Friday, November 25, 2005

Over the Rainbow.

I grew up in a fairly strict Christian household, but I don't remember ever thinking things like, "homosexuality is so disgusting," and it's possible I never felt that way. It was hammered into my head from day one that it was wrong and immoral and terrible.

I do remember asking my mother one day what she thought. There was a front page article on how the inner ear of a gay man was different from the inner ear of a straight man and fact or fiction, my mind was whirring. "But if God made them this way...?" My mom answered something to the effect of, "Homosexuality is a tendency you have to overcome, like alcoholism."

This is not a concept anyone had ever mentioned to me before, and while I know my mom didn't intend for it to have this effect, I couldn't stop making little equations in my head, to this effect:

gay=sin=everyone sins=no worse than lying, right?

It never really mattered until I was nineteen and living in Northern California with my grandmother. My angst-ridden heart was in the throes of a long delayed rebellion and I had started thinking a lot of things my parents wouldn't approve of. I was shy and lonely and spending a lot of time on the internet, belonging to a diverse message board--and these people were shaping my thoughts in an incredible way.

Soon the equation looked like this:

gay = not so bad after all

But what would I know about this? I'd never come across an openly gay person in any close capacity. Gay didn't have a face or a name to me, it was pretty white boys awkwardly kissing on MTV or middle aged Jewish men preening on the style network, and I'm not trying to be rude here, that's just all it ever was or could be.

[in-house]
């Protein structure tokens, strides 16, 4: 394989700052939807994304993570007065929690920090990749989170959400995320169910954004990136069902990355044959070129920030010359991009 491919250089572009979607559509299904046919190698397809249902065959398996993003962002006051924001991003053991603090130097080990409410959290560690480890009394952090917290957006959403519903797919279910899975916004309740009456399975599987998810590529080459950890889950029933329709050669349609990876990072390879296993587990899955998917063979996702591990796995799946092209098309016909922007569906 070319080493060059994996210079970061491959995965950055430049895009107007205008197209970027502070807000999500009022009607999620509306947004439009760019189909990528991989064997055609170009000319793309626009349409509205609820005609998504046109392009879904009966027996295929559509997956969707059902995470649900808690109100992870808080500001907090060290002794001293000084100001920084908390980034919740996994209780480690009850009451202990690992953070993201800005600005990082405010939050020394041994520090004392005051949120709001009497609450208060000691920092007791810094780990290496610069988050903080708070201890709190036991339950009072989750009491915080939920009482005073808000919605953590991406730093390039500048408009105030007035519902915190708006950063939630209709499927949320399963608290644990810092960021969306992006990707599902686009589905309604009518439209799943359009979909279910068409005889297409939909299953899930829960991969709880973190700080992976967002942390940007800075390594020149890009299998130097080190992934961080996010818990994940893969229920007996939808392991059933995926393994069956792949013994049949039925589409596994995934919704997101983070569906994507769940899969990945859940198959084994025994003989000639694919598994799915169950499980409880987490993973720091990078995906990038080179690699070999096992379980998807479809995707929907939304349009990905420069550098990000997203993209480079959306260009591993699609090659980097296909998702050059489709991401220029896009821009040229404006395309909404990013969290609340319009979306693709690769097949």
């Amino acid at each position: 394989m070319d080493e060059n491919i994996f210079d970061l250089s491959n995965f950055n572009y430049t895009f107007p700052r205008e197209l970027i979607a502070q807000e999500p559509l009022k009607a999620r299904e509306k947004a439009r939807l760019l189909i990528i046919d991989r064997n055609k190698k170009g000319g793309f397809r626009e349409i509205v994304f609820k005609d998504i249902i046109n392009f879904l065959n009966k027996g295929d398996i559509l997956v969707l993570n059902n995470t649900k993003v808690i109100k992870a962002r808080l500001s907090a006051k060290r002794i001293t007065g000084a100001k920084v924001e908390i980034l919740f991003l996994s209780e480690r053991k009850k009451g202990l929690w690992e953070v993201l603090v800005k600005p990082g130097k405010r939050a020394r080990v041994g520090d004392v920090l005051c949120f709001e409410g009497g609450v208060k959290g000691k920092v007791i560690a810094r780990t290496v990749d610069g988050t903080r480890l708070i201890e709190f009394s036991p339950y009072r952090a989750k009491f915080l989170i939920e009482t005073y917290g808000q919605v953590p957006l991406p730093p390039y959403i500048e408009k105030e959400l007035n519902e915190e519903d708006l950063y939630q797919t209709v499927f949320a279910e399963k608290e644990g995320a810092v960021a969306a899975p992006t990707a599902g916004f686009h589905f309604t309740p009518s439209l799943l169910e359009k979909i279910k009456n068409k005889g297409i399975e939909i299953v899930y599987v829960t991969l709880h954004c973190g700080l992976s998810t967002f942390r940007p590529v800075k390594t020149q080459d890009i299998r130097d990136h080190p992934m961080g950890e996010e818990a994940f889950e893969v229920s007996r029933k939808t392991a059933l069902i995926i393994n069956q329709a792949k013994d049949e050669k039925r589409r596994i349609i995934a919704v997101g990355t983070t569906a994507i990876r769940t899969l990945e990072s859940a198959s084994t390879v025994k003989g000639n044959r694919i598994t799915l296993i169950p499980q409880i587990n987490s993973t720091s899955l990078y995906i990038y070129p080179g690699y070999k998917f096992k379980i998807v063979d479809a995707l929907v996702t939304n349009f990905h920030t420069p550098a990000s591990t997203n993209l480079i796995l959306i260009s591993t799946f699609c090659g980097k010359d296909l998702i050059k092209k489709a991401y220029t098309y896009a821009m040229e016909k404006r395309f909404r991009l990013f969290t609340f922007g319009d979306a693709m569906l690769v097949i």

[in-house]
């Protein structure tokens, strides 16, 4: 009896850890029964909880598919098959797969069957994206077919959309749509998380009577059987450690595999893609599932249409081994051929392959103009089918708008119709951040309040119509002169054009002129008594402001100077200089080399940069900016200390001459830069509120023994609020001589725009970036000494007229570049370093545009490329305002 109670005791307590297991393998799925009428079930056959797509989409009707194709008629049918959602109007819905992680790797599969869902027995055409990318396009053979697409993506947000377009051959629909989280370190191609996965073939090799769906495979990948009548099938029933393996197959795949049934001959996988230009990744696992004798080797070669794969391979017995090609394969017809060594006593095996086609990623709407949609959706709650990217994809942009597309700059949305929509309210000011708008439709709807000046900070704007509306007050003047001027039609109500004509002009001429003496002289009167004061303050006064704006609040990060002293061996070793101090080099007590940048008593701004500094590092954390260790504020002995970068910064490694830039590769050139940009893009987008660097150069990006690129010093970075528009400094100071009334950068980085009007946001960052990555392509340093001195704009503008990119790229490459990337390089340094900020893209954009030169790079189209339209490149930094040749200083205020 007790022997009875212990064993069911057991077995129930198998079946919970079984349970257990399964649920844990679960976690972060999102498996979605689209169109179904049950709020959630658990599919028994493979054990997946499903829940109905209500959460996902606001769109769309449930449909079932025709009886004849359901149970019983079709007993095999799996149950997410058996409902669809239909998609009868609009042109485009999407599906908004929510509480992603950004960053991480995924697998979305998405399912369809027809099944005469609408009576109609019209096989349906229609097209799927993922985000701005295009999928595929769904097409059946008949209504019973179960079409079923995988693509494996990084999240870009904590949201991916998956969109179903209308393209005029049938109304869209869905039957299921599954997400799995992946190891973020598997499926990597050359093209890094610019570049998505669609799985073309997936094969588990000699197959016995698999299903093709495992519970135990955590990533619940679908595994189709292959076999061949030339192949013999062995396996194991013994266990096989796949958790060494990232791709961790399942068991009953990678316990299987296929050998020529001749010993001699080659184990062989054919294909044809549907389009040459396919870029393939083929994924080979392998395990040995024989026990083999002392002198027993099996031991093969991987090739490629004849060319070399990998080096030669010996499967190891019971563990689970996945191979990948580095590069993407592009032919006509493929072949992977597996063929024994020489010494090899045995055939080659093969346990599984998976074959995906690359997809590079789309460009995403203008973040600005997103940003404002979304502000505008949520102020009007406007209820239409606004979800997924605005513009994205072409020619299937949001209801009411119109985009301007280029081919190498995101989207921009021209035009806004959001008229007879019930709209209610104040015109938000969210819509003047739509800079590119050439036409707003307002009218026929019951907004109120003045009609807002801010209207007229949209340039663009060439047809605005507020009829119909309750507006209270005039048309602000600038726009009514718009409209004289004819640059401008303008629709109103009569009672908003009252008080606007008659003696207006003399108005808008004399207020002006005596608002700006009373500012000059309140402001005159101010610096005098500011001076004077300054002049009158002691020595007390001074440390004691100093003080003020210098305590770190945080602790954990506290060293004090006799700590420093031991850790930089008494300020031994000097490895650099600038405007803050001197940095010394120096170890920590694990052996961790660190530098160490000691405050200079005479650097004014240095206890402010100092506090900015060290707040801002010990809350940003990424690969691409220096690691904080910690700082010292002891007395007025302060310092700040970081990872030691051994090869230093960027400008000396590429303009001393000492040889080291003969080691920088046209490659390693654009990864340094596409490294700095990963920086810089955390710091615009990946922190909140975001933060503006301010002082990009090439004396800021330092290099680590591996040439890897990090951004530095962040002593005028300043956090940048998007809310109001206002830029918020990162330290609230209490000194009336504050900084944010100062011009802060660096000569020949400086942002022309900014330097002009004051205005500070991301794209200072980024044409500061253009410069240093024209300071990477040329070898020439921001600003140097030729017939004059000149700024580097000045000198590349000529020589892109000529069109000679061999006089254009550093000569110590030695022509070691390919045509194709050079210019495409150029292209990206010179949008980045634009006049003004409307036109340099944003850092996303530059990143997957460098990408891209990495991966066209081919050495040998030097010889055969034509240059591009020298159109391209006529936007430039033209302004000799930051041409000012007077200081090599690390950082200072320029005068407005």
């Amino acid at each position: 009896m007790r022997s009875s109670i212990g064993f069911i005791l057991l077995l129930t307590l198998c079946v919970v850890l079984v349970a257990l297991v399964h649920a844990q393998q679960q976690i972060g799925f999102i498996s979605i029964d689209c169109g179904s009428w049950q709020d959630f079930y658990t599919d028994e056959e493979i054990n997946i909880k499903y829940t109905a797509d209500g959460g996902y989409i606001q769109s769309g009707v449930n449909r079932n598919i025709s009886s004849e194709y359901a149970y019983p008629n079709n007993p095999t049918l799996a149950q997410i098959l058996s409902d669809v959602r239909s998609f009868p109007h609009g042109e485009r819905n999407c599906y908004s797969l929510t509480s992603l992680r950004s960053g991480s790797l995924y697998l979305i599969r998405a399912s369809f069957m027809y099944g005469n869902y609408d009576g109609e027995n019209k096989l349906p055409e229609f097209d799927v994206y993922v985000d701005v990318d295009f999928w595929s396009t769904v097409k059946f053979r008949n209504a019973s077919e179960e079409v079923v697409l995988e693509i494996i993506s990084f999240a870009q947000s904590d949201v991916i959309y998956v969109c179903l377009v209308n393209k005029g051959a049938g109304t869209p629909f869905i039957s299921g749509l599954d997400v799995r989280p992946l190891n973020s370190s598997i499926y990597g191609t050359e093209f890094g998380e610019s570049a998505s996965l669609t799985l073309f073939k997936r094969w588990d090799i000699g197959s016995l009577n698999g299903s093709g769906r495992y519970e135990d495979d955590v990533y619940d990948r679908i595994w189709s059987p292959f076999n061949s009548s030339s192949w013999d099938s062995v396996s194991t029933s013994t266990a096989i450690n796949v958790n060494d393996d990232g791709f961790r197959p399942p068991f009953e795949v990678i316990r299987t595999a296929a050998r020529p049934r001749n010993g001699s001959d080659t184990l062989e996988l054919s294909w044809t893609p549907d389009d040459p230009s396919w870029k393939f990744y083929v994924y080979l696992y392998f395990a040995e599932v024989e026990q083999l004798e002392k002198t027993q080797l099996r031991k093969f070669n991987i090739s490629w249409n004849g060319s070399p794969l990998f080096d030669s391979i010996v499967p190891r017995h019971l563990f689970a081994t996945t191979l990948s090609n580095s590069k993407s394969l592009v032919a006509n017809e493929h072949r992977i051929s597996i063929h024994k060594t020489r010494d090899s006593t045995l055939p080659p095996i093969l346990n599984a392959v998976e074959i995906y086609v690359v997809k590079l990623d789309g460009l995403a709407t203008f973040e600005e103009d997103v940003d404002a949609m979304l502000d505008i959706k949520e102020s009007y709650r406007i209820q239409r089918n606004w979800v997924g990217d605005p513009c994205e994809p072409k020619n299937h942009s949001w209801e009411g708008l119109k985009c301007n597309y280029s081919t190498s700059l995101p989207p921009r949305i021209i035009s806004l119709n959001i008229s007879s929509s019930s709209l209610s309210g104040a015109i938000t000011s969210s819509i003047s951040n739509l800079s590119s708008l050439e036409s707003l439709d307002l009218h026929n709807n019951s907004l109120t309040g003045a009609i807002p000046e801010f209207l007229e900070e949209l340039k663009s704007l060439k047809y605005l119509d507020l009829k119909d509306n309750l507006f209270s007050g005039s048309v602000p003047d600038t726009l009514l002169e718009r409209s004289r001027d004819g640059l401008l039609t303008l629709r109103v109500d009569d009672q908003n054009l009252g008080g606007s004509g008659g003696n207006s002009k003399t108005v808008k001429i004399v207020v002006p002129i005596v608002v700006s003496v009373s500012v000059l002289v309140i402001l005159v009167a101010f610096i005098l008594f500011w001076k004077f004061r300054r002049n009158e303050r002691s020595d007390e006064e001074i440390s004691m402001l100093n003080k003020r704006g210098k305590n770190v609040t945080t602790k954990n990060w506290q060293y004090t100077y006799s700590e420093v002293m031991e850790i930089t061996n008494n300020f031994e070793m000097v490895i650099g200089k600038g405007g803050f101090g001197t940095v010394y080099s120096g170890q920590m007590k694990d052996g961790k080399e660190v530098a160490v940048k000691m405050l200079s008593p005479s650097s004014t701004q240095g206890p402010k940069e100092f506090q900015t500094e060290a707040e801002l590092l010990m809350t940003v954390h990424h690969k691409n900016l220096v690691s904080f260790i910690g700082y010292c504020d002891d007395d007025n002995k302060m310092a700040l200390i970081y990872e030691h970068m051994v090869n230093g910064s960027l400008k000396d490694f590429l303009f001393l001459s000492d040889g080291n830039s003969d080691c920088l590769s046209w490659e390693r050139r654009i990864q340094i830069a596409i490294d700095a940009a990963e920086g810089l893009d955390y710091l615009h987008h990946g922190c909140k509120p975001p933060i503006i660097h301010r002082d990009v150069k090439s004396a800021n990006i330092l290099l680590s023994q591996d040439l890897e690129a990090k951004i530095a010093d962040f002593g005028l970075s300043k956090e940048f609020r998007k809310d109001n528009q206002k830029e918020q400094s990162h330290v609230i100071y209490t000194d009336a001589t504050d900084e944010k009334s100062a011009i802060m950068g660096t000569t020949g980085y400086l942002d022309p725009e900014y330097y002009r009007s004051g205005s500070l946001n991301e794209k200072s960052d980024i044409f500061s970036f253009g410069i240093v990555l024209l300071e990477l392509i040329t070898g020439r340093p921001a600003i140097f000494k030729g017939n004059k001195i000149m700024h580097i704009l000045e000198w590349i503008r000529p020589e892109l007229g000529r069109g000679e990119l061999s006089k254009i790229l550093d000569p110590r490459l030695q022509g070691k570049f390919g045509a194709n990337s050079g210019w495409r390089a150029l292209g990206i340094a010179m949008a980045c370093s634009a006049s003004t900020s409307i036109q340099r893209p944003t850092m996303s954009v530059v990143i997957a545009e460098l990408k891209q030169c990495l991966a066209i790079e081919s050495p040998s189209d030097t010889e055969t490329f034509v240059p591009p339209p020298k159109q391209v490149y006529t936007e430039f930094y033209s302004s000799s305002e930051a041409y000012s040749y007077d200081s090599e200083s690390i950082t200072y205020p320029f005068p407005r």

Until I was nineteen. And I saw my cousin Chris (not his real name) and spent about five minutes with him and thought, "Wow, he sure is sensitive." He was a psuedo-goth kid in mostly black, super skinny, the auburn hair that I share with him and his older brother, his lips full and almost comical in their expressiveness.

He was fourteen years old.

On the floor of my sterile bedroom (what can a room at your grandma's house ever be but sterile?) he made me pinky swear to keep a secret. And he came out to me. And I don't think I even blinked. I mean, my heart ached for this kid, for what I was fairly sure had been done to him and his sister and for what I knew he would further endure, but I never thought, "But you'll go to hell, you vile thing! You are at the core of the disintegration of family values in America!"

I said, "That's okay, Chris. I kinda knew." (And I kinda had.)
He said, "Yeah, I thought you might."
Me: "I don't think any less of you."
Him: "I didn't think you would."

And in about two minutes, I had managed to commit the one act of rebellion that ever meant anything to me.

Later drips and drabs came at me--the poor kid had been put through hell and everyone in our family knew it, but no one ever tried to stop it. I still feel a deep hurt in my heart when I think about how selfish and wrapped up in myself I was--that I should have done more--that we've lost touch. Last I heard he had a girlfriend and I sort of couldn't decide if maybe he'd been a sensitive kid who was very confused OR if his father had finally pressured him into being someone he was not...maybe it was both, and he just thought that playing straight was easier. I understand his logic. But nothing's easy, straight or gay...occasionally though, you get those shining moments when you really know who you are.


katherine said...

That was beautiful.

littlemissme said...

Thanks :-)